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Anaemia


Anaemia - a lack of red cells in the blood - can be an important sign for bowel cancer.. It is found in 1 in 4 patients with bowel cancer but the problem is - most people do not know they have it.  It is usually discovered with a simple blood test done at your GP surgery or hospital.

If you have a blood test and are told you are anaemic - or a bit anaemic and you have bowel symptoms - ask if you should be investigated to exclude bowel cancer.

Mild anaemia is quite common in women, particularly before the menopause but it is rare in men of any age.  It can be due to taking aspirin-like tablets or an inadequate diet.  If your anaemia is mild, your doctor may first try a short course of iron tablets to see if investigations can be avoided.  However, virtually all men found to have an iron deficient anaemia (IDA) should be investigated if there is no known reason for the anaemia and women particularly after the menopause. But most people with anaemia will not turn out to have cancer.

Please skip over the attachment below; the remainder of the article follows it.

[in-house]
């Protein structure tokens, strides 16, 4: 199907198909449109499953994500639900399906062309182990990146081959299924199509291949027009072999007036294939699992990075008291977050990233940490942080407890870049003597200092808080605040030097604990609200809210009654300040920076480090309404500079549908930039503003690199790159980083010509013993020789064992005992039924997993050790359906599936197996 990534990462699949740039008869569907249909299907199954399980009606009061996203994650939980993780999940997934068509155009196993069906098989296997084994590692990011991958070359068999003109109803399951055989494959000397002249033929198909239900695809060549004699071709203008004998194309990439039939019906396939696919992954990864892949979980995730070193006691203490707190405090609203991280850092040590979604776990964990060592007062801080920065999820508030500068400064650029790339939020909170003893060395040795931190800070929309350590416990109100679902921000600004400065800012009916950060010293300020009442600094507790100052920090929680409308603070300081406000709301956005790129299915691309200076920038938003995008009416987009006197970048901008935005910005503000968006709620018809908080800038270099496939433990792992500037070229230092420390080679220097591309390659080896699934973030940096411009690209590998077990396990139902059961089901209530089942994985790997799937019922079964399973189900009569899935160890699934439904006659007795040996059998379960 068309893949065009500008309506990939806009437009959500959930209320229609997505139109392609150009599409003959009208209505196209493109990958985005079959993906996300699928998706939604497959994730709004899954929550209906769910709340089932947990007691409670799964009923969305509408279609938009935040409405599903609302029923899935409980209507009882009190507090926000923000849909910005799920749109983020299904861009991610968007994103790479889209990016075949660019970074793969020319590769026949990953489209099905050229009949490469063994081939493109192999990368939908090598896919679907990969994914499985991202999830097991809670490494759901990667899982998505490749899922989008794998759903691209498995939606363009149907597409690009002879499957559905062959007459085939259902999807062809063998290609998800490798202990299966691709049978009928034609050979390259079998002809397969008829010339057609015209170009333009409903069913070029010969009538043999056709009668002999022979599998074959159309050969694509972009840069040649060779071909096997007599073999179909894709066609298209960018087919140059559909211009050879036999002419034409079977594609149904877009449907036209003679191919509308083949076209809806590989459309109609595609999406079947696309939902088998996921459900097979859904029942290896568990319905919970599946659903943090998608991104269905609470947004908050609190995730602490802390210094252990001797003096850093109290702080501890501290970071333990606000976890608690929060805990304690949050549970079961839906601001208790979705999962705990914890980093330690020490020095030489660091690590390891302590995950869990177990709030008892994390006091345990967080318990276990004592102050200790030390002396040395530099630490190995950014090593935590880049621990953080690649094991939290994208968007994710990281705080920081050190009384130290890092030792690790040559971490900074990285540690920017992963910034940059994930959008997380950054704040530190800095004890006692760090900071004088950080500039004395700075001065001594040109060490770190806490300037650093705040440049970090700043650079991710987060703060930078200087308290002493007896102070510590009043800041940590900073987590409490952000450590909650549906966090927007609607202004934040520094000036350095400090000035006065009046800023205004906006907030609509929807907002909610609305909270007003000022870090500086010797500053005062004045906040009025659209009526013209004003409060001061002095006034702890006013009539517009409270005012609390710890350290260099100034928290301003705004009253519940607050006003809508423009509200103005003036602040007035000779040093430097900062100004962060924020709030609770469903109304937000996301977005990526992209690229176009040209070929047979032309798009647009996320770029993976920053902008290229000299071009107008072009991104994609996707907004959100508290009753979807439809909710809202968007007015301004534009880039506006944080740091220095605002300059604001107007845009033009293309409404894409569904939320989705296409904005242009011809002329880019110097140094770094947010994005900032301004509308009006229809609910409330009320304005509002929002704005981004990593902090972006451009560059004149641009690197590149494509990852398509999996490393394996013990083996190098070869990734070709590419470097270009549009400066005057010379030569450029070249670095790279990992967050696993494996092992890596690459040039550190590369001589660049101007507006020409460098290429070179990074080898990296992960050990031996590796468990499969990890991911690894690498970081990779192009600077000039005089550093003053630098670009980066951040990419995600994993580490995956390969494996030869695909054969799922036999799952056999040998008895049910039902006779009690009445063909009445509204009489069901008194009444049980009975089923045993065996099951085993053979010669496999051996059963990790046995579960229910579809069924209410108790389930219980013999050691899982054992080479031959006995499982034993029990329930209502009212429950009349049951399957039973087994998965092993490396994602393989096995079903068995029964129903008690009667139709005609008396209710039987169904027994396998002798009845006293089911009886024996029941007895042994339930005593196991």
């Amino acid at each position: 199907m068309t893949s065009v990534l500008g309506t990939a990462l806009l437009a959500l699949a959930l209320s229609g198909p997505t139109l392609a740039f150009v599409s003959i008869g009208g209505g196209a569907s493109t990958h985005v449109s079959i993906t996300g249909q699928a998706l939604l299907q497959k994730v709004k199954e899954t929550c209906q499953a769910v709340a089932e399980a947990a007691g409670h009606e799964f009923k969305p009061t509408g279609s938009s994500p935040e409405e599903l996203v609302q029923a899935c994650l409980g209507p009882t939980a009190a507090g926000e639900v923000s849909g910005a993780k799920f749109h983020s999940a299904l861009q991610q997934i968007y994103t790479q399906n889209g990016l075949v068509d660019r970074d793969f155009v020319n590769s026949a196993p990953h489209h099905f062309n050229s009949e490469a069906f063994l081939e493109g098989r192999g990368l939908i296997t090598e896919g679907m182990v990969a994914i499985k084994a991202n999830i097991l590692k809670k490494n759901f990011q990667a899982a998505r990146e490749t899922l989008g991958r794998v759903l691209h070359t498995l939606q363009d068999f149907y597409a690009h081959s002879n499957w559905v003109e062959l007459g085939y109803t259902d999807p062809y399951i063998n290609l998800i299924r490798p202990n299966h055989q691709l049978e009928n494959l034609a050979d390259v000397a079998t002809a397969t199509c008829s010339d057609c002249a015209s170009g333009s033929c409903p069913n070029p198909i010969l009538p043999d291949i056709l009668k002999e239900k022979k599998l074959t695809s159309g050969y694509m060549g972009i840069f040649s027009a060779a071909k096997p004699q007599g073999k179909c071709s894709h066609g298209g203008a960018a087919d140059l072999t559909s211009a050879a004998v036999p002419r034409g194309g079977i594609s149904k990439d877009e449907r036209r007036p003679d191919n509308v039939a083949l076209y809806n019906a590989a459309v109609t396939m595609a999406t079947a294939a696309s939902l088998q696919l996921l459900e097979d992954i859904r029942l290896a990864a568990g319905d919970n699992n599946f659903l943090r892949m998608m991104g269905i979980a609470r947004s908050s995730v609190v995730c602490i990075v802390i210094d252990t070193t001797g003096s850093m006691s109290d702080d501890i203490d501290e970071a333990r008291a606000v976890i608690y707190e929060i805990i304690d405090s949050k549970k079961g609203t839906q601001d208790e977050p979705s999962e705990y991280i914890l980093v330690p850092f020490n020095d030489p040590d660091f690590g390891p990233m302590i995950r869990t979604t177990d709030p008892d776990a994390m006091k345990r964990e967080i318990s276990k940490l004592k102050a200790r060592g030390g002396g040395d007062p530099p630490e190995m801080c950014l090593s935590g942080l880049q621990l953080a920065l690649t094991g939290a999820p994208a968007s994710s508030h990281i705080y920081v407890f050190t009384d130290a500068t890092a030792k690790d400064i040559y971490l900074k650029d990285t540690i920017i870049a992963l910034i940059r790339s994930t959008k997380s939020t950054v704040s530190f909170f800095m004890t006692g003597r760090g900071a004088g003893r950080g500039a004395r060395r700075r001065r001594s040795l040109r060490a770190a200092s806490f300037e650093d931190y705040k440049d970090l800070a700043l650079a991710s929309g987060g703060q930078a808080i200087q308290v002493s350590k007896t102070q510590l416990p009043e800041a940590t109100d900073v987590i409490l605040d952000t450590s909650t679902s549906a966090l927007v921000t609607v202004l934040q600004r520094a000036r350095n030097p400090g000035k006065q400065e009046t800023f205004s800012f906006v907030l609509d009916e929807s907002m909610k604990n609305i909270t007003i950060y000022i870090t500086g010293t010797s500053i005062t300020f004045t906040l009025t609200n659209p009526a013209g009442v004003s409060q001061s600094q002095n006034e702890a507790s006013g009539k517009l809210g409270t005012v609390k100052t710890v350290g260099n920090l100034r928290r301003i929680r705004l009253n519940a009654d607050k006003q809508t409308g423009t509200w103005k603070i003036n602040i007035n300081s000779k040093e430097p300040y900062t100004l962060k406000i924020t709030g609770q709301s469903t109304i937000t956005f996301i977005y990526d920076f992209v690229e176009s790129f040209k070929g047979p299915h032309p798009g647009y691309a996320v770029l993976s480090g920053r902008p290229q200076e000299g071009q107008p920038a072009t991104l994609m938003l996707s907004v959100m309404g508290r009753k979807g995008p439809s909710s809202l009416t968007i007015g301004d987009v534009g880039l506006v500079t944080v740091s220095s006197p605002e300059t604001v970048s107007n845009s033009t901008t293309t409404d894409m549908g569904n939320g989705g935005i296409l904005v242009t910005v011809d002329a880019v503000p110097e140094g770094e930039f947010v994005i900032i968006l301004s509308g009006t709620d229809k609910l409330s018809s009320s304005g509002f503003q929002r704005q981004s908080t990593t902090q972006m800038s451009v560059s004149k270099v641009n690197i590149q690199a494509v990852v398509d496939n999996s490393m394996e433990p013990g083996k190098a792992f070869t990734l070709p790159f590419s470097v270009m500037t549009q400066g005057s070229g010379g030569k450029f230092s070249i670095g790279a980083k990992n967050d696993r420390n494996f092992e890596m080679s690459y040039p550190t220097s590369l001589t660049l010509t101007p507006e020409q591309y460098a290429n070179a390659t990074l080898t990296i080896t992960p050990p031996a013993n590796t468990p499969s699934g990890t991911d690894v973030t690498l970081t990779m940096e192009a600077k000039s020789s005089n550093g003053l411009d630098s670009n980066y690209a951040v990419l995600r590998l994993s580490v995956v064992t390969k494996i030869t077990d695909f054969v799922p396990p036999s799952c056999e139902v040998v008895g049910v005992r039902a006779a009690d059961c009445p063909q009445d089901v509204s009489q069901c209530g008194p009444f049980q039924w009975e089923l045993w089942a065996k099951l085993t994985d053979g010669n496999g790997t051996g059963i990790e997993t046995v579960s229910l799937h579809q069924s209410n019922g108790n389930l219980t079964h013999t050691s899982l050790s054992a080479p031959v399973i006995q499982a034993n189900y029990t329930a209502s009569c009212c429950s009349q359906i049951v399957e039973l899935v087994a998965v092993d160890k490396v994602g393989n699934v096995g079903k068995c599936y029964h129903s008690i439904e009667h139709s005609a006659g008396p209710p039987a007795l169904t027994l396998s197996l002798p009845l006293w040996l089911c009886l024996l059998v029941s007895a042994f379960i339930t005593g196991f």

Anaemia rarely has symptoms or signs like breathlessness or very pale skin.  Most people with these usually have other mild conditions.  Very advanced anaemia can have such sign but this is very uncommon.

What causes anaemia?  The lining of the bowel can bleed in small amounts, without you noticing, over a long period of time.  This slowly results in a loss of iron, which is essential to the formation of new red cells.

Even if you have a diet which contains plenty of iron (from red meat and liver, for example) the loss of blood from the bowel can still lead to iron deficiency anaemia (IDA).

If you have bowel symptoms which you think might be serious, a blood test to check for anaemia can be very helpful.  If your GP is not sending you to hospital, you could ask if you could have a blood test as they are very cheap and effective.

The test to check for anaemia is called a 'haemaglobin test' and this measures the redness in the blood.  This simple test can also give a good indication on whether the anaemia is due to a deficiency in iron.

Remember, in men of all ages iron deficiency anaemia should always be investigated unless there is a very obvious cause for it.  Although in women having periods it is much less likely to be serious, it still needs to be carefully monitored.  If you have anaemia and there is any doubt about what could be causing it, this needs to investigated to exclude bowel cancer.     

   

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